My worlds collided this morning when Michael Wesch, who was speaking at the University of Mary Washington Faculty Academy, referenced three different people from random areas and interests of my life.
I had spent almost all night awake, chatting in Elluminate rooms with @snbeach , @willrich45 and our fabulous teams from Australia (4 and 8pm their time, 2am and 6am our time). We had tackled issues that challenged our thinking; we probed ways to be open learners who could truly change systemic problems. As we closed, I felt satisfied and energized at the same time.
I finished up this morning with minutes to spare and headed over to UMW to hear Wesch’s keynote. Sitting among Twitter friends and UMW professors who are working through many of the same concerns kept me thinking of our conversations hours earlier.
And then Wesch spoke.
I was excited as I’d only heard him on Youtube and ustream. As I watched my rock star, his message of turning knowledgeable students into knowledge-able students who can create, collaborate, and learn filled me with hope about what is possible for all of us.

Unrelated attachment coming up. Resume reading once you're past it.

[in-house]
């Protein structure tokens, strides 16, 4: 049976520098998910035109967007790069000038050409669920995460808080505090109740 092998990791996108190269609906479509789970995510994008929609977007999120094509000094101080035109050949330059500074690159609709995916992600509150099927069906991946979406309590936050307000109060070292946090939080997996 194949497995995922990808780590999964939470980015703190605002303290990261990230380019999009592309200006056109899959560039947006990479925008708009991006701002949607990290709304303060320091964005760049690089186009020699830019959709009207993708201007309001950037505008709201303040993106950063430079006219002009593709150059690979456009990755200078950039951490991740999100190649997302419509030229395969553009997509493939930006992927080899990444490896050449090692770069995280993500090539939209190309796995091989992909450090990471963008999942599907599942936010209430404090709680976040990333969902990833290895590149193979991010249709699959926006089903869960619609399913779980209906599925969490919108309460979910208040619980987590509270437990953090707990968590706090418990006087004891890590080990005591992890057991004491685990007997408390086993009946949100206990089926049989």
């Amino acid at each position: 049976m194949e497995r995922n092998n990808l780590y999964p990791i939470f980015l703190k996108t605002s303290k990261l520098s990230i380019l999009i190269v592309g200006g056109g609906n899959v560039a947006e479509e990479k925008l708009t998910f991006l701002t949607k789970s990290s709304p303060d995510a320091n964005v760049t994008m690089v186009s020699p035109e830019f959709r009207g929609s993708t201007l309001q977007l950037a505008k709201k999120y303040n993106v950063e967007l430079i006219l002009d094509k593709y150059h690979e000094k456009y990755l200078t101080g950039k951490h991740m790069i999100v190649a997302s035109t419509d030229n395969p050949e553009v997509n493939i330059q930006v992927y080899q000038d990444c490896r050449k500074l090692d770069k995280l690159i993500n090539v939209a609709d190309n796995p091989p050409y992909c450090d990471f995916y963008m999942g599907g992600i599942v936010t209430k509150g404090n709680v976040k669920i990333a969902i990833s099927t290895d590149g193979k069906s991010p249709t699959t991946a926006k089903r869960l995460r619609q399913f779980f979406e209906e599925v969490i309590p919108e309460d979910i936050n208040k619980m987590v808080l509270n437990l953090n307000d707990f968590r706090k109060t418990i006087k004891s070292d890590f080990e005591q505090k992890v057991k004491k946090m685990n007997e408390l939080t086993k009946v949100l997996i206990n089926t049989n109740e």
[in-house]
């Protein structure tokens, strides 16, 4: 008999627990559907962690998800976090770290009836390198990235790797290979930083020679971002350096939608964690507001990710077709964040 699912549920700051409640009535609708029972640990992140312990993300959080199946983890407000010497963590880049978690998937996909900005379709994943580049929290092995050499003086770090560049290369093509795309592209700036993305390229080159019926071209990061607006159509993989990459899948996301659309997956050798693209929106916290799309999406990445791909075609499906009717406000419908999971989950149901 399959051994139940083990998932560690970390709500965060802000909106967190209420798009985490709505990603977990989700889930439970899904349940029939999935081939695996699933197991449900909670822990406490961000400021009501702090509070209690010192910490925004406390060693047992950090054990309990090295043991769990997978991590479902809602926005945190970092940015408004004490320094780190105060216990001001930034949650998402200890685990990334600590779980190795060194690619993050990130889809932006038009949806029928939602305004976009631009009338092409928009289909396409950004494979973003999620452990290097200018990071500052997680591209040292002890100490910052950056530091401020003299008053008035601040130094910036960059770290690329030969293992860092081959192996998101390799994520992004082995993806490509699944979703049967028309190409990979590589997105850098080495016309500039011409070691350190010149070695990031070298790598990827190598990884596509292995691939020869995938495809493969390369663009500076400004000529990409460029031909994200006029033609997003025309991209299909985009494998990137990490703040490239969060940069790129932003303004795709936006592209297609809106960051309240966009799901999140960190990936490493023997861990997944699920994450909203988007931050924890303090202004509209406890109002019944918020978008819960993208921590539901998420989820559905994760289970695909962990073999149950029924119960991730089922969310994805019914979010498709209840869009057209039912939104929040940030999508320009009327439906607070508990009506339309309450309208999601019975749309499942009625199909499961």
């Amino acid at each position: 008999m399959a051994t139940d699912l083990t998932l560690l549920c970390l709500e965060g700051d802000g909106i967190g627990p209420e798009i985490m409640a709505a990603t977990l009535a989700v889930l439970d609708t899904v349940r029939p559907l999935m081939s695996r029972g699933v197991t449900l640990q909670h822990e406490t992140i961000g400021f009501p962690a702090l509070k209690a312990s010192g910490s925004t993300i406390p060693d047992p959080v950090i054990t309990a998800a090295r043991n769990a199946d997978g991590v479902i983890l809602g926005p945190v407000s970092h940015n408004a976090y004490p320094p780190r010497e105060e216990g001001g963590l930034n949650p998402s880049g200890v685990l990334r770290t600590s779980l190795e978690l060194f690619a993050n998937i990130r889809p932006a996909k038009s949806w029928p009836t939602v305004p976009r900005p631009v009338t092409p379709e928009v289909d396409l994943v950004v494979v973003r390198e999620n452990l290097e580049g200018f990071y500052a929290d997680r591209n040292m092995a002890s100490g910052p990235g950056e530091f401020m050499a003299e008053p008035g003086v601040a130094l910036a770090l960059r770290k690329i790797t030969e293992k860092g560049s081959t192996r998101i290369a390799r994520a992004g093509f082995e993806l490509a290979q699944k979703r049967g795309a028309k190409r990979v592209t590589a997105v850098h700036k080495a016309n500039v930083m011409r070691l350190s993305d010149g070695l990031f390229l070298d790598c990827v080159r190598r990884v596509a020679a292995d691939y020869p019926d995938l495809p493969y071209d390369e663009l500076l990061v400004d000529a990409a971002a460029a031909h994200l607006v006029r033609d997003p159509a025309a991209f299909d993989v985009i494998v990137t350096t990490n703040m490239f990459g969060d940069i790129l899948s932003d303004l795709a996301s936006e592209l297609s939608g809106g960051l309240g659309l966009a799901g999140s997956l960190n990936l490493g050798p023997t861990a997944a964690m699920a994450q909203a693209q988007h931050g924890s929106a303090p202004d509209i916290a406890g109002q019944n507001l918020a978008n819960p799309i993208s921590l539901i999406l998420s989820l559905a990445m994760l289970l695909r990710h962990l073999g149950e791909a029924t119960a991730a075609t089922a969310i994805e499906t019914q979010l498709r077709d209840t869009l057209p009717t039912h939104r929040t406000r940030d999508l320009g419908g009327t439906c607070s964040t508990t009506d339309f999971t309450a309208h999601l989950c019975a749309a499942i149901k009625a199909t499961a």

Though I was a little sleepy (I don’t function too well on only three hours), my brain was processing, thinking, and planning as Wesch talked.
And then the collision. Someone asked about the difficulties in shifting not only our own practice but our students’ way of thinking about learning, and Wesch pointed to Shelley Wright, one of Powerful Learning Practice’s teachers, who reflects so candidly on her blog. I sat up and poked my friend in the ribs:
“She’s a PLPer!” I exclaimed.
And a few minutes later, when Wesch was asked by one of the professors about how to begin this sometimes difficult process, he spoke of love and care for our students.
“This isn’t practical advice,” he said. “Brene Brown writes of vulnerability, and I believe it may be the key to what we need to focus on in our classrooms.” Brene Brown? I love Brene Brown. But she’s in my “life” RSS feed, not my education feed.
And finally he spoke of Parker Palmer, who wrote The Courage to Teach. I’d first been exposed to Palmer in Sunday School classes. He once said, “If we want to teach well, we must learn more about the human dimensions of our craft-about the inward sources of our teaching, about the claims it makes on our lives, about our relations with our students, about a teacher’s wounds and powers.”
The message of the morning seemed simple at that point.
Be open and share with others, put the students’ needs first in all we do, and create classes that allow us all to be more vulnerable.
And it’s what the PLP team uses as its guiding principles. As Wesch finished, I felt proud to be associated with an organization that gets it.